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NIH's Dr. Fauci to Elderly and Vulnerable: 'Don't Get on a Cruise Ship'

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Dr. Anthony Fauci, director of the National Institute of Allergy and Infectious Diseases at the National Institutes of Health (NIH). (Saul Loeb/AFP via Getty Images)

By    |   Sunday, 08 March 2020 01:17 PM

The director of the National Institute of Allergy and Infectious Diseases on Sunday warned limiting the scope of the coronavirus outbreak is “not encouraging because we’re seeing community spread.”

In an interview on NBC News’ “Meet The Press,” Dr. Anthony Fauci said with more people becoming ill with COVID-19, the logistics of tracing the source gets more difficult.

“I think we're getting a better sense [of the scope of the outbreak] as the days go by,” he said. “Unfortunately that better sense is not encouraging because we're seeing community spread. And whenever you see community spread you can do contact tracing. But as more communities spread it, becomes logistically more difficult.”

He also warned the risk of “getting in trouble with the infection… is overwhelmingly weighted towards people with underlying conditions and the elderly.”

Fauci pointed to recommendations from the Centers for Disease Control and Prevention as one he feels “strongly” about for those at risk — including “just don’t get on a cruise ship.”

“And this will be a recommendation: If you're a person with an underlying condition and you are particularly an elderly person with an underlying condition you need to think twice about getting on a plane, on a long trip, and not only think twice, just don't get on a cruise ship,” he said.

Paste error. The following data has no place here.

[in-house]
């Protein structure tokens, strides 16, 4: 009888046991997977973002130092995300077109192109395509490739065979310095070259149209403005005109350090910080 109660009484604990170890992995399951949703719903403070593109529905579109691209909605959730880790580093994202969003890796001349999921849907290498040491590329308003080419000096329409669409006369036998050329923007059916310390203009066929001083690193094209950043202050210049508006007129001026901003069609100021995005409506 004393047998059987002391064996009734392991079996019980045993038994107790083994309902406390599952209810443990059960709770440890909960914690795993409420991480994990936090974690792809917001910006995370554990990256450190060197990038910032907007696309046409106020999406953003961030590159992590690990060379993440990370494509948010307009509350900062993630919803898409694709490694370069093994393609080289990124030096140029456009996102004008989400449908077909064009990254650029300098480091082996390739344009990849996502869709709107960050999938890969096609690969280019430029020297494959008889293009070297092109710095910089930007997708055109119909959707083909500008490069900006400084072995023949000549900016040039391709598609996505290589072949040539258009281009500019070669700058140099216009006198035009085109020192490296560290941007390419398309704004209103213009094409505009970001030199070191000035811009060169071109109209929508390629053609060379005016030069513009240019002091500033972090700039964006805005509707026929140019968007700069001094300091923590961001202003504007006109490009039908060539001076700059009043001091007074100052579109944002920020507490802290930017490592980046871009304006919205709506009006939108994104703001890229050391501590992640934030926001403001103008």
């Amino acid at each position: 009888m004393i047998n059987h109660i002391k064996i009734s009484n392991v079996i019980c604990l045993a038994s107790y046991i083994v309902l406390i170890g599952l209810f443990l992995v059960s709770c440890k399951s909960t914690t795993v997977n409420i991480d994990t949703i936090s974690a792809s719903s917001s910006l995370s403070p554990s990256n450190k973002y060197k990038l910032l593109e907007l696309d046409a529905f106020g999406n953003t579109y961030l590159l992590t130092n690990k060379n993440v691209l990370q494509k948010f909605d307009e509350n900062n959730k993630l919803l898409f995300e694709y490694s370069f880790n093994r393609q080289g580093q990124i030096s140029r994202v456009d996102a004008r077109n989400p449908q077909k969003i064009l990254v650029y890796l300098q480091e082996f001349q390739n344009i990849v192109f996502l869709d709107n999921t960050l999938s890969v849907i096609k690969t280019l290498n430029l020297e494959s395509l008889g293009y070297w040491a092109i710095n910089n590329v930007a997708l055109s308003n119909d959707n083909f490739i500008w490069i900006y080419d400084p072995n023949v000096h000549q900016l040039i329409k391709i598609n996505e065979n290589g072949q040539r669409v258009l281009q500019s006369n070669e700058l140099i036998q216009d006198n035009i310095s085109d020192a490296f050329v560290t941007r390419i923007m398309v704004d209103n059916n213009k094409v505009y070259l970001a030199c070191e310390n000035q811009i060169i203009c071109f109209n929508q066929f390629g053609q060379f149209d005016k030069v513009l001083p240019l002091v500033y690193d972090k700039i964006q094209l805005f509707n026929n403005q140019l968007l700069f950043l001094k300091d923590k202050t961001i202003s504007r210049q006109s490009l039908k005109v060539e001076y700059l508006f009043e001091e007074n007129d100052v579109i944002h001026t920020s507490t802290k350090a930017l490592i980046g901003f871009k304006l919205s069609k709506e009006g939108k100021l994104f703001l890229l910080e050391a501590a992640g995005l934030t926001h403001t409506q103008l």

He added that as the spread of the virus goes up, everyone should consider avoiding big crowds.

“If we continue to see the community spread go up I think you need to seriously look at anything that's a large gathering… particularly if you're an individual who has an underlying condition and are vulnerable.”

As for the cruise ship Grand Princess, which has been directed to the nearby port of Oakland after being barred from returning to San Francisco last week due to a coronavirus outbreak, Fauci said it's a priority to get those people off the ship.

“I recommended very strongly in our meetings that we get those people off that ship, we don’t want to have a repeat of what we saw at the Diamond Princess [in the port of Yokohama] where the ship became almost a hotspot of transmission, I feel strongly about getting them off there,” Fauci told "Fox News Sunday."

Fauci added that he doubted the United States would have to impose measures as “draconian” as total shutdowns seen in Italy or China but that “anything is possible.”

“We have to be realistic. I don’t think it would be as draconian as nobody in or nobody out. But if we continue to get cases like this, particularly at the community level, there will be what we call 'mitigation,' where we have to essentially do social distancing, keep people out of crowded places, take a look at seriousness, do you really need to travel, and I think it’s particularly important among the most vulnerable,” Fauci said.

"You don’t want to alarm people, but given the spread we’ve seen anything is possible and that’s why we’ve got to be prepared to take whatever action is appropriate to contain and mitigate the outbreak," he added.